Sylvie Chantecaille, founder and president of Chantecaille Beauté, her line of fragrances, cosmetics, and skin-care products, travels "something crazy like 280 days out of the year," visiting Chantecaille counters and finding creative inspiration in the far-flung corners of the world. The former senior vice president and creative director of Prescriptives launched Chantecaille Beauté in 1997, turning to her family for their professional and moral support: her daughter, Olivia, serves as the company's creative director; her husband, Olivier, is its chief financial officer. "When you start a company," Chantecaille says, "you put in so much time that it's important to be involved with people you care about. Otherwise it would get quite lonely." We caught up with Chantecaille on one of her rare days off, two months before the debut of her latest perfume, Le Jasmin. Here, she shares her secrets for staying optimistic on the road, confesses which city makes her hold her nose, and explains why creating a perfume is like teaching a blind pianist to play a concerto.
1. Where are you right now, and why?Anyplace you'd rather be?
I'm in my house in East Hampton, New York. It's the most cheerful house in the world. I wouldn't want to be anywhere else. A heron has made his home in my backyard and I've been watching him for three days.
2. Do you usually travel for business or for pleasure?
Well, business is a pleasure for me. I travel so often that if I started to think of travel as business, I would probably shoot myself. So I try to think positively: "Oh, yeah! I'm going to London!" or "Oh, yeah! I'm going to Hong Kong!" I think about the great delights that can come with the trip. And then it's all about finding great places to stay.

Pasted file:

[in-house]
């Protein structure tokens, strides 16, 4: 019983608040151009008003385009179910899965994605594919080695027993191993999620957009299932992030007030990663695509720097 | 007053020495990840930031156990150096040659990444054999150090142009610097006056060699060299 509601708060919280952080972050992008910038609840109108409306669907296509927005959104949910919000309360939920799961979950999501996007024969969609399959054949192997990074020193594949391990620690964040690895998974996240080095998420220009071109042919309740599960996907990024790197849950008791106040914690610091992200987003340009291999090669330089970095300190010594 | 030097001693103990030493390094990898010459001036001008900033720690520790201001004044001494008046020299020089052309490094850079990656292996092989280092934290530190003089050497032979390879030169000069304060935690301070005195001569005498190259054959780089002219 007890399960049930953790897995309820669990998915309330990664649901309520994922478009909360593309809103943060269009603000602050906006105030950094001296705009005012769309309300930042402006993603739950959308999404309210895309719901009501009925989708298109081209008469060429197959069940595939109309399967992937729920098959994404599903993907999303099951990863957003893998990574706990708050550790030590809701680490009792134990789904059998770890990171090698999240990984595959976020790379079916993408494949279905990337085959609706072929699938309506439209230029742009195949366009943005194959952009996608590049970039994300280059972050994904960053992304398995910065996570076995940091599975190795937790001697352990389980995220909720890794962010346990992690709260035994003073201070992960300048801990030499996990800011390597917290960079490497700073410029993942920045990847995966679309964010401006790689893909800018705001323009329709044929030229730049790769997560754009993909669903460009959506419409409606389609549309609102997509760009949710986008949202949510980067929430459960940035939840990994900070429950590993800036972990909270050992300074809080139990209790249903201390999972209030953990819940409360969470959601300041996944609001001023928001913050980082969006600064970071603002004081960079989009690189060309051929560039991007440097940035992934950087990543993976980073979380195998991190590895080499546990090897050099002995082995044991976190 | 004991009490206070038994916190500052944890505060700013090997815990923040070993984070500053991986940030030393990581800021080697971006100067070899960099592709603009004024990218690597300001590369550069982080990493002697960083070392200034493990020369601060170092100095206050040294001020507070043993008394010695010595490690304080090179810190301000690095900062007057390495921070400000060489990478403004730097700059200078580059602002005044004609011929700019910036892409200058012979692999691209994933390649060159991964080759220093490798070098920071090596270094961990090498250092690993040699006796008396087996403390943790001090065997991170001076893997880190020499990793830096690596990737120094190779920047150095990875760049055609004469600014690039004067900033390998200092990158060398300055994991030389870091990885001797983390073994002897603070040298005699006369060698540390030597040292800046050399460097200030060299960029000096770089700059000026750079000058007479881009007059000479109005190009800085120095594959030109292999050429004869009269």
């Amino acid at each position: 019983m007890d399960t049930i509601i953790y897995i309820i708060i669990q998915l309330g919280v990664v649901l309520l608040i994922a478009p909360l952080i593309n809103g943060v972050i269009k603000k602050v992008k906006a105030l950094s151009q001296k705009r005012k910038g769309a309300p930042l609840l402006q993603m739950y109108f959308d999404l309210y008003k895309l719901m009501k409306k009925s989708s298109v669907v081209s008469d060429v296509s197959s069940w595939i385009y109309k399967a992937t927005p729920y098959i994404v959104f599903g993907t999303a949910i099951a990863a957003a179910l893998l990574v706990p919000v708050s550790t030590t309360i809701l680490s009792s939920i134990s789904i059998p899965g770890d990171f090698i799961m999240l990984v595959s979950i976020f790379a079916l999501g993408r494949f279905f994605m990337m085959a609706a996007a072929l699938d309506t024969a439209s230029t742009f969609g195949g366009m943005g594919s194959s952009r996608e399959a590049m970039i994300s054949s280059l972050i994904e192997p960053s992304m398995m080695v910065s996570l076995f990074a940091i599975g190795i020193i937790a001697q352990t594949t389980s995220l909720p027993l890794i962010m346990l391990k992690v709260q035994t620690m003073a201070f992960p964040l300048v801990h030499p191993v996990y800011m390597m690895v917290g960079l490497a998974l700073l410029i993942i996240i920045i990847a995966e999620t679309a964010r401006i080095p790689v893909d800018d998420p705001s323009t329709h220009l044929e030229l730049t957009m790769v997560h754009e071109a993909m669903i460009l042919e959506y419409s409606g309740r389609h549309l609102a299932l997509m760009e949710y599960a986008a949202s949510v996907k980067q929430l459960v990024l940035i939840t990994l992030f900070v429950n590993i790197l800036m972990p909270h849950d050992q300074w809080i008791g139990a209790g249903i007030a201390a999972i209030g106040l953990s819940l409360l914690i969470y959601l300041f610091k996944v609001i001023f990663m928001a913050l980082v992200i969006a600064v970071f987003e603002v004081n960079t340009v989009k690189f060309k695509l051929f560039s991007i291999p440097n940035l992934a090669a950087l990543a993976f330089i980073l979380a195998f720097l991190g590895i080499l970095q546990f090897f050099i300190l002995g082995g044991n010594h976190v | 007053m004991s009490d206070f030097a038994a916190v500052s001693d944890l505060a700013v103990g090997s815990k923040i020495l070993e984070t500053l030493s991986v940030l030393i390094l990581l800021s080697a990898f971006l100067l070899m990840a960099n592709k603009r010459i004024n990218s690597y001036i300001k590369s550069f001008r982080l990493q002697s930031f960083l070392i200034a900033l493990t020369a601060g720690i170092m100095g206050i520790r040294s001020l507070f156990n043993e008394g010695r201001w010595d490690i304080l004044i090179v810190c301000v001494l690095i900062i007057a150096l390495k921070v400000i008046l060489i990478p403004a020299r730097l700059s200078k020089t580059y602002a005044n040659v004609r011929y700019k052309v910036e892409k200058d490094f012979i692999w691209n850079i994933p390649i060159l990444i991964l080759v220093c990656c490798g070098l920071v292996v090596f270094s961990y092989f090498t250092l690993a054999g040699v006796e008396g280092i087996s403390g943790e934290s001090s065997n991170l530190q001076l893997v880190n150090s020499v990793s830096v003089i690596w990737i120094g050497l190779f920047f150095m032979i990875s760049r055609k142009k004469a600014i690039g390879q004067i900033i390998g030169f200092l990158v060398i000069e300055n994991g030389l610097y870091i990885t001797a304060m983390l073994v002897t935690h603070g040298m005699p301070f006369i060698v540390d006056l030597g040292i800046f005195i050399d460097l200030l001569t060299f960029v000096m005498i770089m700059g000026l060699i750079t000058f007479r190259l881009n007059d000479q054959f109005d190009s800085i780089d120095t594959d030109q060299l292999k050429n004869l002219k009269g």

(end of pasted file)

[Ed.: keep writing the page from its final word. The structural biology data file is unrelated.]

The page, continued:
3. What do you think makes a great hotel?
For me, a good hotel feels like a tiny little club—a chic setting filled with a select group of interesting people. I also need a place that's visually satisfying and exciting, a place that looks as if someone with a great eye has attended to all the details. Right now my favorite hotel is the Lancaster, in Paris. As soon as you walk in, you realize: "This is a very chic place." In the lobby there are two black wood benches, with dark-green cashmere throws. Very elegant, very simple. And of course the service must be impeccable.
4. Do you have a favorite destination?
I've spent much of my life in very frantic cities. Now I'm attracted only to places with great energy, places that take away the sharpness of the world. In Mexico and India, for example, I feel strong and renewed and completely myself. I also love the southwest of France, the mountains above the Riviera. I grew up in Paris and spent every summer on the island of Porquerolles. I had friends who lived in the mountains above Cannes, in Grasse. Thirty years ago it wasn't touristy, and there were these markets where you could buy amazing honey, white matelassé throws for your bed, and the most incredible macaroons.
5. What distinguishes Chantecaille from other companies?